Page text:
September: The Month for Food Safety and Zero Hunger

September is a double-action month for SDG2: Zero Hunger.  This month is both Food Safety Education Month and Hunger Action Month.  Many people have already joined in the effort to raise awareness about food safety, hunger, and food security this month.  If you haven’t heard about the themes of this month or haven’t participated yet, keep reading below to learn something new and see how you can join the zero hunger movement!

Food Safety Education Month

The purpose of National Food Safety Education Month is to raise awareness about food safety tips that can help prevent food poisoning and foodborne illnesses.  There are four key steps that we can all take to ensure our food is clean and safe to eat: clean, separate, cook, chill.[1]

  • Cleaning means washing our hands, utensils, and surfaces on which we cook.[2]
  • Separating means to separate raw meat, such as chicken, turkey, beef, seafood, and eggs, from cooked food and fresh produce. This ensures that there is no cross-contamination and that germs do not spread.[3]
  • Cooking means ensuring that foods are cooked at appropriate temperatures. This can be done by using a food thermometer or the heat settings on kitchen appliances.  The key is to make sure that the heat reaches a temperature that kills germs.[4]
  • Chilling means refrigerating any perishable food items and leftovers within 2 hours of being cooked. If the food is exposed to temperatures above 90° F, which can happen if it is left in a hot car or outside in the sun, then it must be refrigerated after 1 hour of being left out.[5]

Additionally, certain groups are at a higher risk of contracting food poisoning and experiencing severe illness, including adults aged 65 and older, children younger than 5, pregnant women, and individuals with weakened immune systems (those with diabetes, HIV, alcoholism, liver disease, or kidney disease).[6]

Who is the main culprit?

Salmonella!  According to the CDC, Salmonella is the cause of most foodborne illnesses in the United States – more than any other bacteria.  For food purposes, it is important to know that Salmonella is found mostly in chicken, but it can also be found in ground beef.  Pay extra attention to the four steps for food safety when dealing with foods that contain Salmonella, especially raw meats![7]

Why is this important?

The CDC estimates that, every year, 1 in 6 Americans get sick from food poisoning.  That’s 48 million people!  In addition, 128,000 Americans are hospitalized for and 3,000 Americans die from preventable foodborne illnesses every year.[8]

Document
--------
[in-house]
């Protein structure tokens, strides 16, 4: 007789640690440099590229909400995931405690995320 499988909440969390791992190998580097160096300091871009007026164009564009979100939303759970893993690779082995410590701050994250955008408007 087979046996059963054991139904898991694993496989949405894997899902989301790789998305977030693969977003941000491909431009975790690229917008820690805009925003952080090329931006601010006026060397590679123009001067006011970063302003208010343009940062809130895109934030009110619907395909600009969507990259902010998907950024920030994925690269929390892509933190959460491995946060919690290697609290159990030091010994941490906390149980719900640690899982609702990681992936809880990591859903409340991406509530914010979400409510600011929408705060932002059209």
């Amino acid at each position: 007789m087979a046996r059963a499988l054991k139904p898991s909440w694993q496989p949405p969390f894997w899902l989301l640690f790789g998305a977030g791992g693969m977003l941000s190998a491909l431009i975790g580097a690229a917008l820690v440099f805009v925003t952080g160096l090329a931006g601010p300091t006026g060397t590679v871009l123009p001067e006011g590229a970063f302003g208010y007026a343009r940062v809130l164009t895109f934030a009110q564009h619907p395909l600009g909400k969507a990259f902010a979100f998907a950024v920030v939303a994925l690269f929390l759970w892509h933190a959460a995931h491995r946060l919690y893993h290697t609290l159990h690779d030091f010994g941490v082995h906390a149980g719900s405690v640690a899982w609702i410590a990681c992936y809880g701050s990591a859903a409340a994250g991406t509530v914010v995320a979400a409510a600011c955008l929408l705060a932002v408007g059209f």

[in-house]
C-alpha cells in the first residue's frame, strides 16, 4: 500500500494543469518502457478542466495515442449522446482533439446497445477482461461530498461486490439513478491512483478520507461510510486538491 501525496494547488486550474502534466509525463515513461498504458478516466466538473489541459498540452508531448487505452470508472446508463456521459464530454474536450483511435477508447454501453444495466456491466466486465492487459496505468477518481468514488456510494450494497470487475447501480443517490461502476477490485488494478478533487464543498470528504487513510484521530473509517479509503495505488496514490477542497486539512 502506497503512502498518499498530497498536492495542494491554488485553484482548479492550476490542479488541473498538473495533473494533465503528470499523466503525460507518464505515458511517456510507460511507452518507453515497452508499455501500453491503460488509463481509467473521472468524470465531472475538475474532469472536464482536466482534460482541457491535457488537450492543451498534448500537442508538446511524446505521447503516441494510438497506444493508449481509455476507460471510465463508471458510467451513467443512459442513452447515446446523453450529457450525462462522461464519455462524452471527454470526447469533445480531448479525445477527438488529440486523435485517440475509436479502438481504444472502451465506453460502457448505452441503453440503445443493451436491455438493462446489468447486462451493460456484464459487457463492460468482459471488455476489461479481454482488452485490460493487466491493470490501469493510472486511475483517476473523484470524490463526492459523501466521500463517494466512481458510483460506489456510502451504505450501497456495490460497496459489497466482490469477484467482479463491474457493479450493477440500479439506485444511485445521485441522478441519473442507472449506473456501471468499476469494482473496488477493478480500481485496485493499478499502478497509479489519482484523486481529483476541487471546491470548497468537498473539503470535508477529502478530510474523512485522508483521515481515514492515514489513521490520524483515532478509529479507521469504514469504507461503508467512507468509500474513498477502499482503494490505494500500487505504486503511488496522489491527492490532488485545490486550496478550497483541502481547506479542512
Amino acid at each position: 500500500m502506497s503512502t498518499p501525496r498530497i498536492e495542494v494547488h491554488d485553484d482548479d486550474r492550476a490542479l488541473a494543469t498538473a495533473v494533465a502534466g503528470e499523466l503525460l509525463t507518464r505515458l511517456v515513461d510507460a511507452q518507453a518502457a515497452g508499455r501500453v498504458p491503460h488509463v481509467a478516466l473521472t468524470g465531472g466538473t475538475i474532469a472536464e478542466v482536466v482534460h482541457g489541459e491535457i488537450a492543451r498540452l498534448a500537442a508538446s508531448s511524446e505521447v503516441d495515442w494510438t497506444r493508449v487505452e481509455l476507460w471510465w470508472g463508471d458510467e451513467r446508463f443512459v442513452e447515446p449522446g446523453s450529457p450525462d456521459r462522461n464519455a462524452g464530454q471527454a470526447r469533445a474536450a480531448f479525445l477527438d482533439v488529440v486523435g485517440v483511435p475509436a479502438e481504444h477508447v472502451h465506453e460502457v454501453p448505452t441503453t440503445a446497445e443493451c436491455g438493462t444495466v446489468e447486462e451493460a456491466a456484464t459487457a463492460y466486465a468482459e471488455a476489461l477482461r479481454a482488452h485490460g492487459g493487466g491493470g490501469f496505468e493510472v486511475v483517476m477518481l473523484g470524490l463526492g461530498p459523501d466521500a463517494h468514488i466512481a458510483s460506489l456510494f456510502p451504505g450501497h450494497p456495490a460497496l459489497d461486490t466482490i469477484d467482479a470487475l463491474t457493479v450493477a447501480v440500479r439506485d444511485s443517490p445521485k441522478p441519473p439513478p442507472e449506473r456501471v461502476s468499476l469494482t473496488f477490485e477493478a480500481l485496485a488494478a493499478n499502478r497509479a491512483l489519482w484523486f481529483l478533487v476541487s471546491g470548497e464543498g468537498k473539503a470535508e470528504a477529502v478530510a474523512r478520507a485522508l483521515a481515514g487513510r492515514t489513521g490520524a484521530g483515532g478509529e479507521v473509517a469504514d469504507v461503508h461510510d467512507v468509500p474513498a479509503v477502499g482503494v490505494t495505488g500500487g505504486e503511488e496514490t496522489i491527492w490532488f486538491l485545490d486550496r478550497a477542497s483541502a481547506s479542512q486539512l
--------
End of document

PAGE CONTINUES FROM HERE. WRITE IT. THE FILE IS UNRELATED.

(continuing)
How do I know if I have food poisoning?

While it is impossible to say that you definitely have food poisoning if you have these symptoms, these are typical signs to look out for: diarrhea, vomiting, upset stomach, and/or nausea.[9]

If you experience any of the following symptoms, you may have severe food poisoning and should contact your healthcare provider immediately:[10]

  • Diarrhea and a fever higher than 102 F.
  • Diarrhea for more than 3 days that is not improving.
  • Bloody diarrhea.
  • Excessive vomiting (you cannot even keep liquids down) that could lead to dehydration.
  • Dehydration symptoms, including dry mouth and throat, dizziness when standing up, and not urinating enough.

Hunger Action Month

Tens of millions of people in America must make the difficult choice between paying for food, medicine, housing, childcare, and other necessities.  Food, though, should not be a difficult choice, and no one should be hungry!  Join in the movement this September by participating in Hunger Action Month.[11]

How?  Here are 6 ways to help end hunger in your local community:[12]

  • Take the pledge to help end hunger.
  • Learn and share the latest hunger facts.
  • Fundraise for Hunger Action Month.
  • Become a food bank or food pantry volunteer.
  • Donate to Feeding America or your local food bank.
  • Tell our lawmakers to support strong federal food assistance programs.

Information and awareness are two of the most important ways to help end hunger.  Research facts about hunger worldwide and locally, search for food banks in your community, and share these hunger facts and volunteer opportunities with your friends and family or on your social media accounts!  You can also start a fundraiser for Feeding America or any other food bank for your birthday or the holidays and tell people to donate to your fundraiser as your present!  Finally, wear orange this month and post about it on social media, as orange is the color of hunger.[13]